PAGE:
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If you're not preparing a holiday feast for a hungry horde, making a turkey breast instead of a whole turkey is a sensible option. It's more manageable and much faster to cook. But if you're preparing a skinless breast, a little extra care is needed, as it's more likely to dry out.

Brining a Skinless Turkey Breast

Since the skin helps keep turkey meat moist, consider brining first when preparing skinless boneless turkey breast recipes with a dry-heat method like roasting. It's optional, but helps you turn out a moister, tastier finished product.

All you need for a brine is water and salt, but you can add more to flavor the food. Fill a nonreactive dish or pot with enough water to fully submerse the breast. Dissolve in 1 cup of crystal kosher salt or 3/4 cup of coarse kosher salt per 2 quarts of water (or 1/2 cup of noniodized table salt). If you like, add in herbs, spices or other aromatics that complement your preparation.

Place the turkey breast in the brine and cover the dish or pot with plastic wrap. Soak it for four to six hours in the refrigerator (never out on the counter). Don't go longer, or the meat gets too salty and starts getting mushy. When time's up, rinse the breast, pat it dry thoroughly and discard the brine.

Skinless Turkey Breast Roasting Temperature

When making skinless, boneless preparations like turkey breast fillet recipes or turkey breast tenderloin recipes, roast at a lower temperature for a longer time. Gentler, slower cooking is less likely to dry out the turkey meat. Preheat the oven to 325 degrees Fahrenheit while you prep.

If you peruse roasted turkey recipes, you often see them calling for a high oven temperature of 425 F or 450 F at first, then a reduction to 325 F or 350 F. This helps brown and crisp the skin, which isn't applicable with a skinless breast. Plus, skin helps protect the meat against drying out in higher heat, which also doesn't apply here.

Making Roasted Skinless Boneless Turkey Breast Recipes

For hot air circulation and even cooking, place the breast on the greased rack of a roasting pan, or on a roasting rack on a baking dish. Pour about 1 cup of water, broth, stock or white wine in the bottom; the steam during cooking helps keep the meat moist (and you don't have to worry about interfering with skin crisping).

Brush the turkey with melted butter or cooking oil. If you brined, use oil or unsalted butter rather than salted butter, or you may end up with a too salty finished dish. Season the turkey to taste with salt and pepper (again, go easy on the salt if you brined) and any other herbs, spices and aromatics you want. Basil, rosemary, thyme, sage and garlic are standards that work well; seasoning mixes like herbes de Provence, Italian seasoning or Cajun seasoning are convenient options too.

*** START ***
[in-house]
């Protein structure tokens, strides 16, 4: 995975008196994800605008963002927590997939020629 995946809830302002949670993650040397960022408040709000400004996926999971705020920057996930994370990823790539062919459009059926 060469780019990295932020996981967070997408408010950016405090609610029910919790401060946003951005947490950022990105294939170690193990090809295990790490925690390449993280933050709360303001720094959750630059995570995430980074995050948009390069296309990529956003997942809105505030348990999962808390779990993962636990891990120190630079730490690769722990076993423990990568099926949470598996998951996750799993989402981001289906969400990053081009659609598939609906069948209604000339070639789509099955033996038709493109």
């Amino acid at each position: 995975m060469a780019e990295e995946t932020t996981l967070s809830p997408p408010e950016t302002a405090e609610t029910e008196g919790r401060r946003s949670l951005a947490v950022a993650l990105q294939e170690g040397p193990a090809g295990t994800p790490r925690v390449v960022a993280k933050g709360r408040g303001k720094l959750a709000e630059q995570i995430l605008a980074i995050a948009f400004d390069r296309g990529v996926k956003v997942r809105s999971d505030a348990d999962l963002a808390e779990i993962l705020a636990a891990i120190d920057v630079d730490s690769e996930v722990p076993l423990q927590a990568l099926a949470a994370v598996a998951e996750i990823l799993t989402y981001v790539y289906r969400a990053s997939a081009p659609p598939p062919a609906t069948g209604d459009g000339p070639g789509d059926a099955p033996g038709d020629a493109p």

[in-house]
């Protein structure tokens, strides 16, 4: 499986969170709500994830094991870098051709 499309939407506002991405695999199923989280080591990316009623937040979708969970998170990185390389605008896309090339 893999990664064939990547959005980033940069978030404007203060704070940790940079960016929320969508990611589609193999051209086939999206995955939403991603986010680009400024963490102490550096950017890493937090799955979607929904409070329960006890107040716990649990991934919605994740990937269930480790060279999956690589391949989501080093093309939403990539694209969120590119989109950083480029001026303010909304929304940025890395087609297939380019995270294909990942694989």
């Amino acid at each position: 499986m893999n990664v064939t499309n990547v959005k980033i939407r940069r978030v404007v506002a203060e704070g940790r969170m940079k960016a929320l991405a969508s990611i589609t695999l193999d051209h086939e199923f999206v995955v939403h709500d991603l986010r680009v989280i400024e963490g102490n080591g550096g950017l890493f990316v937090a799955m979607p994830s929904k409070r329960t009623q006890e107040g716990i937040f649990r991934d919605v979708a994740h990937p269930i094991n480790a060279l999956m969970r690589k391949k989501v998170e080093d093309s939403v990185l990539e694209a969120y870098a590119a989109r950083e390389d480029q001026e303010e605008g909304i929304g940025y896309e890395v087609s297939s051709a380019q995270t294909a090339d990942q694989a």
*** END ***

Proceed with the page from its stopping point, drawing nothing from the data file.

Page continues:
Cook the turkey breast to an internal temperature of 165 F at the center of its thickest point. A typical boneless breast of 4 to 6 pounds takes about 1 1/2 to 2 hours, but cooking time and turkey coloration varies, so use a meat thermometer to determine doneness. Remove it from the rack promptly and rest it for around 15 minutes before cutting, so the juices have time to settle.

Thawing a Frozen Turkey Breast

A frozen turkey breast can be cooked straight from the freezer, adding about 50 percent more cooking time. Or, there are three safe ways to defrost it.

  1. The best way is keeping it in the fridge for 24 hours per 4 pounds. This results in the least loss of moisture and quality, plus you can keep it for a day or two before cooking and you can refreeze it within this time without cooking.
  2. The second-best way is to fully immerse it in cold water in a leakproof package for about two hours per 4 pounds, refilling with new cold water every 30 minutes. Cook the turkey right away after thawing, including before refreezing.
  3. The least preferable way is in the microwave, using the defrost function or zapping it at 50-percent power. While this only takes a matter of minutes, it partially cooks the meat and is likely to leave you with an unevenly cooked, somewhat dry, chewy meal. If you thaw this way, the turkey must be cooked immediately, including before refreezing. 

About the Author

Eric Mohrman

Eric Mohrman is a food and drink, lifestyle, and travel writer. He spent 10 years working front- and back-of-house in a few casual and upscale restaurants, adding professional experience to his love of eating and cooking. He lives with his family in Orlando, Florida. His stories on food and beverage topics have appeared in numerous print and web publications, including Visit Florida, Orlando Style Magazine, CrushBrew Magazine, Agent Magazine, Dollar Stretcher Magazine, The 863 Magazine and others.